• I didn’t see any damage to the river due to the pontoon bridge,” he said. In any case, pontoon bridges are very common in the north. On the issue of the use of the army, the AOL has already said the Delhi government requisitioned the forces to ensure safety of the participants.
• I visited the venue on the second day in a police vehicle and even though it was an SUV, the tyres sank in the mud due to the rain. There was no compaction of the kind that could have a lasting effect. They would have perhaps laid some rubble where vehicular movement was anticipated but even at those places, the ground was very muddy beyond a point.
• The seven-acre dais rested on itself; it had no foundation in the river or the riverbed, a fact that led to concern among some sections of the media that the stage would cave under the weight of thousands of performing artistes and attendees. It was built over-ground, of scaffolding material, with a shuttering plate beneath scaffolding and wooden boards on top. The stage held for the three days of the festival… no digging was undertaken.
• No real damage appears to have been done to the river of the floodplains.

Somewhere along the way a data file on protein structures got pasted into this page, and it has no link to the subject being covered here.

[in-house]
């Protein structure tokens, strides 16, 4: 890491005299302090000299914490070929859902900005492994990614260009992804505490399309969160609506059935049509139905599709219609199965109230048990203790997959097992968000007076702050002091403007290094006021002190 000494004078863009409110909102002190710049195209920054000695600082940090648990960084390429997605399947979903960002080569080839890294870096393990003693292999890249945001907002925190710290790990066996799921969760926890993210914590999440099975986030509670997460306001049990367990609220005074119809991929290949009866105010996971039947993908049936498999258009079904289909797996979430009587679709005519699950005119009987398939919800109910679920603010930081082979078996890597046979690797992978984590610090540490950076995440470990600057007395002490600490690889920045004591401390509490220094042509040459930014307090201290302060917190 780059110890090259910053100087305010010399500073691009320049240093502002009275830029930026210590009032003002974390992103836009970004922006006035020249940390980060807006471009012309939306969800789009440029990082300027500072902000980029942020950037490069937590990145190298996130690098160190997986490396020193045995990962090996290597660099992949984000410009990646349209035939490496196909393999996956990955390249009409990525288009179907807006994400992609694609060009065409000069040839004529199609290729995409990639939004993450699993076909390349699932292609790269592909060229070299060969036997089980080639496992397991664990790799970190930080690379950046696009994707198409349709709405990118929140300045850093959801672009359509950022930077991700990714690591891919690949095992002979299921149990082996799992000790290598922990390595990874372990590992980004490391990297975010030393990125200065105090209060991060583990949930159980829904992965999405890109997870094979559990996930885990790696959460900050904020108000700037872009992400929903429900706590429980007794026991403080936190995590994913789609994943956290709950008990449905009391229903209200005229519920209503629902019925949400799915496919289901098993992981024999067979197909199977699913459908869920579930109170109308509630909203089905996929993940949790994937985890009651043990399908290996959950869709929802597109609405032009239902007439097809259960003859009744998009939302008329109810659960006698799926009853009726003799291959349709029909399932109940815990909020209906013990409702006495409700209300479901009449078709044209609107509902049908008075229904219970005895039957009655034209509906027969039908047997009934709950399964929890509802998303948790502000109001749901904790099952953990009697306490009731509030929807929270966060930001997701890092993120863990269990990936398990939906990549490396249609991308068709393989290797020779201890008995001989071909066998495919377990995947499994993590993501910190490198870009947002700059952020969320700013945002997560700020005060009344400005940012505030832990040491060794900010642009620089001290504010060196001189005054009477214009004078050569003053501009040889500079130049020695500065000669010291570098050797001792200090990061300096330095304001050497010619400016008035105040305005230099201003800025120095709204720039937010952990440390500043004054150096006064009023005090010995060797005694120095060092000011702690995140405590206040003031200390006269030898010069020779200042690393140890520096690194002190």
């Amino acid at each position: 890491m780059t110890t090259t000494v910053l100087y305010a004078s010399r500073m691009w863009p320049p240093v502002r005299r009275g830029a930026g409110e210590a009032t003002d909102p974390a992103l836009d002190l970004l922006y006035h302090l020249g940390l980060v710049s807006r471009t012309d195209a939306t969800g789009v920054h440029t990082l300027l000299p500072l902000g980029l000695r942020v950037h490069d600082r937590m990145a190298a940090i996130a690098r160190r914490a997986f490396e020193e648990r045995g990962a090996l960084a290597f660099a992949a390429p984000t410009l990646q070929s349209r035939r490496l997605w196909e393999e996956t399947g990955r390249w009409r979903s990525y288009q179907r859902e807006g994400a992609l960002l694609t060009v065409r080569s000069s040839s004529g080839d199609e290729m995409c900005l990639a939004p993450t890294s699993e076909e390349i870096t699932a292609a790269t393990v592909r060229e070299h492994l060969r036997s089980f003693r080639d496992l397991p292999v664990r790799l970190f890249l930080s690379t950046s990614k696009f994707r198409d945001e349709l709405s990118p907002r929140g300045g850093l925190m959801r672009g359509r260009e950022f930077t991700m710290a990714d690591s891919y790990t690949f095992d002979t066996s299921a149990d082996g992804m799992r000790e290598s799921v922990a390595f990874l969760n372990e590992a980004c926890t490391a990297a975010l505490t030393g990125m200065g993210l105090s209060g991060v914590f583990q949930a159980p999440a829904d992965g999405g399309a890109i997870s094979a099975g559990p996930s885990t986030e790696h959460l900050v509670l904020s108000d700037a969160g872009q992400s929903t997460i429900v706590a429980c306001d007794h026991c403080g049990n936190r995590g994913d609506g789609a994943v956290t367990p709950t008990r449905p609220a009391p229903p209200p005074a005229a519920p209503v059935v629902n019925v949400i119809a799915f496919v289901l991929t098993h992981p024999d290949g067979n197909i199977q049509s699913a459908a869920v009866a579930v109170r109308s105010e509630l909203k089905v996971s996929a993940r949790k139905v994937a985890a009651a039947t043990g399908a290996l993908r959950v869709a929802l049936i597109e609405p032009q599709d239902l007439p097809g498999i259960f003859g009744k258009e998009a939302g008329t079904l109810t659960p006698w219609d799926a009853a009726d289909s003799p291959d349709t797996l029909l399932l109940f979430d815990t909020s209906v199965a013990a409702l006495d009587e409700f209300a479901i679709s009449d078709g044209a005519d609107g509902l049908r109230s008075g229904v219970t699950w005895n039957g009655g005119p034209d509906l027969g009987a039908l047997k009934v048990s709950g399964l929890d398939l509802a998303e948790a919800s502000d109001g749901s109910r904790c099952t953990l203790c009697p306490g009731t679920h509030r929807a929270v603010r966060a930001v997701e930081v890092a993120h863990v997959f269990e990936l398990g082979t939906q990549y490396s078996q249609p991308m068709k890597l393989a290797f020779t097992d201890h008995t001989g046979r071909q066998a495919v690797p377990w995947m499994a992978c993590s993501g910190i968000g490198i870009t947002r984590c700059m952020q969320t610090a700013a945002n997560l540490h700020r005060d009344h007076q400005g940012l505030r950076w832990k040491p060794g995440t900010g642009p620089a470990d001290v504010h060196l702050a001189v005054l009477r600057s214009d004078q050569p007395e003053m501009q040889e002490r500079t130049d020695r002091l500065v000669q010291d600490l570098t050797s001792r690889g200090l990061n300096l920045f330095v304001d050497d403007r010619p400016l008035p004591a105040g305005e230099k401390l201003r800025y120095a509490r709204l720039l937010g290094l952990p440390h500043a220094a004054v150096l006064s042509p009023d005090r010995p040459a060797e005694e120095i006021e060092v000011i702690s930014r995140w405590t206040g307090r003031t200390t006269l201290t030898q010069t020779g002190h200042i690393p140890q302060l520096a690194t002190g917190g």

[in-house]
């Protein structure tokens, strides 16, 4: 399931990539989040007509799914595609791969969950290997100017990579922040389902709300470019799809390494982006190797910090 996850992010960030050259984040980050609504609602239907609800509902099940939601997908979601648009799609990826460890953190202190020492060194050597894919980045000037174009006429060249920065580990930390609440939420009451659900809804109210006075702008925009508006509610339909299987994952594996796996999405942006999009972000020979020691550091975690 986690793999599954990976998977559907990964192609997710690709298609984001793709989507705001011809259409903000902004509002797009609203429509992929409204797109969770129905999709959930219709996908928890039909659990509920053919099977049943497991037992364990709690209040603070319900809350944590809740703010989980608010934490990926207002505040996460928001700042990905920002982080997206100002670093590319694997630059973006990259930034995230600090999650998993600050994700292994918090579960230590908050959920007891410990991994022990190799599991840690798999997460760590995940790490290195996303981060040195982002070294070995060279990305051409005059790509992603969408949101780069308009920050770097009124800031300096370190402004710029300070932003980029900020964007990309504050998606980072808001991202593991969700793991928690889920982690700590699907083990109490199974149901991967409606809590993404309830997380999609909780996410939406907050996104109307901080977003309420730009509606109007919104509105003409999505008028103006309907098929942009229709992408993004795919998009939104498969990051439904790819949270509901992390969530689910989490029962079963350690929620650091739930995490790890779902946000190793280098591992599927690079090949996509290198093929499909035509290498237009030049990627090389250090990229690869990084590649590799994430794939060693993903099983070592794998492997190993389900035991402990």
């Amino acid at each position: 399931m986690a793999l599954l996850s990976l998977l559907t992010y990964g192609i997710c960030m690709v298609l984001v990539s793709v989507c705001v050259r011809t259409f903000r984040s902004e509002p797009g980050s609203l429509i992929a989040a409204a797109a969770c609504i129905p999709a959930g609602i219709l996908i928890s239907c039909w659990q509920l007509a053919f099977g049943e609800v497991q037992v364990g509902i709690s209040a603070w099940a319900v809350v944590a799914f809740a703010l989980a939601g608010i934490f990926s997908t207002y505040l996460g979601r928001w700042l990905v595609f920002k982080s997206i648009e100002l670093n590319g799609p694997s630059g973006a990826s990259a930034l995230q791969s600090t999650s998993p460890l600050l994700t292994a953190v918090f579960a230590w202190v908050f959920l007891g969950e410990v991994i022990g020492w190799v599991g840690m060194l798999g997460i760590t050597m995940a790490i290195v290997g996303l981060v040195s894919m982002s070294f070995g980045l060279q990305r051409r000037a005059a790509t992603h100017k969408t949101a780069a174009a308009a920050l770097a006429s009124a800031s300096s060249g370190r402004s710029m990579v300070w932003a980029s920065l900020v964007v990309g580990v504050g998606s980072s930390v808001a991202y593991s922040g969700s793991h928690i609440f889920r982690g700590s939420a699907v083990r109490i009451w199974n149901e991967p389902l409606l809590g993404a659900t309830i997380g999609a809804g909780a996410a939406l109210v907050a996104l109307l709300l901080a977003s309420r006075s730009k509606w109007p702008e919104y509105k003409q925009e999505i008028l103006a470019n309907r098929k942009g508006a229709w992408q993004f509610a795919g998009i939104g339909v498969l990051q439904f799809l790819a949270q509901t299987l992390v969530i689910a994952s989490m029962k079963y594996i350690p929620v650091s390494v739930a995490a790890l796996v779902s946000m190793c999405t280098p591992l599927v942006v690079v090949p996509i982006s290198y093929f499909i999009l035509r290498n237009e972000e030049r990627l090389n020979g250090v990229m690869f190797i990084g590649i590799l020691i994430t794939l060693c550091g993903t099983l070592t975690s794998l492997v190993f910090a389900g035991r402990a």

Environmentalists raise red flag; write to Neeri
Even as environmentalists have slammed Sri Sri Ravi Shankar's WCF terming it an ecological disaster, the one-day flying visit of Kumar, an environmental scientist, has raised doubts on his intention to do so, without any prior permission from his own organisation. Especially, when the National Green Tribunal (NGT) that has slapped an initial fine of Rs 5 crore on AOL Foundation and constituted a probe panel of experts to do a post-event review of the festival site.
Paritosh Tyagi, former chief, Central Board of Pollution Control remarked, “There’s no doubt that damage has been caused to floodplain due to use of manual work and machines to flatten the plain and compaction for making roads, platforms etc. It’ll reduce the recharging capacity of groundwater, which is of immense importance. Opening Yamuna floodplain to such events is damaging and wrongly conceived. It’s not possible to review the impact by making a single day visit to the venue.”
Meanwhile, Yamuna Jiye Abhiyan, a consortium working for restoration of river Yamuna has written to Neeri questioning the authenticity of Kumar’s statement.